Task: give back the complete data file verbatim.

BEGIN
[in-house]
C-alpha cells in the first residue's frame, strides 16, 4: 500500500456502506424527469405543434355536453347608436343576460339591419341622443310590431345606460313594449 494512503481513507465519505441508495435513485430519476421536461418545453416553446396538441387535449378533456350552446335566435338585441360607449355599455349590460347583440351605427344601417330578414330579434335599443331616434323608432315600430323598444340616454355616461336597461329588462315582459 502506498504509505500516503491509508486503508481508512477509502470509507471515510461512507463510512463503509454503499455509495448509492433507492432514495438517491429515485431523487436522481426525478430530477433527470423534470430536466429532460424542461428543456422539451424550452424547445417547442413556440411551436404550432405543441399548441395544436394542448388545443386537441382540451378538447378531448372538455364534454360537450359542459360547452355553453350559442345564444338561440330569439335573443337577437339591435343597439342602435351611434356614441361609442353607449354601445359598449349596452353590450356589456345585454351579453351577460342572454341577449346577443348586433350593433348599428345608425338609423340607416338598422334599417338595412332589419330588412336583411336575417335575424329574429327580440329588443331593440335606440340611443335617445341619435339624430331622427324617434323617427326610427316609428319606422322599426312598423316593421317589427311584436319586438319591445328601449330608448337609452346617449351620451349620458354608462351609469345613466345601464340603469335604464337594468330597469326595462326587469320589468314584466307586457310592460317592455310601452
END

[in-house]
C-alpha cells in the first residue's frame, strides 16, 4: 500500500456502506424527469405543434355536453347608436343576460339591419341622443310590431345606460313594449 494512503481513507465519505441508495435513485430519476421536461418545453416553446396538441387535449378533456350552446335566435338585441360607449355599455349590460347583440351605427344601417330578414330579434335599443331616434323608432315600430323598444340616454355616461336597461329588462315582459 502506498504509505500516503491509508486503508481508512477509502470509507471515510461512507463510512463503509454503499455509495448509492433507492432514495438517491429515485431523487436522481426525478430530477433527470423534470430536466429532460424542461428543456422539451424550452424547445417547442413556440411551436404550432405543441399548441395544436394542448388545443386537441382540451378538447378531448372538455364534454360537450359542459360547452355553453350559442345564444338561440330569439335573443337577437339591435343597439342602435351611434356614441361609442353607449354601445359598449349596452353590450356589456345585454351579453351577460342572454341577449346577443348586433350593433348599428345608425338609423340607416338598422334599417338595412332589419330588412336583411336575417335575424329574429327580440329588443331593440335606440340611443335617445341619435339624430331622427324617434323617427326610427316609428319606422322599426312598423316593421317589427311584436319586438319591445328601449330608448337609452346617449351620451349620458354608462351609469345613466345601464340603469335604464337594468330597469326595462326587469320589468314584466307586457310592460317592455310601452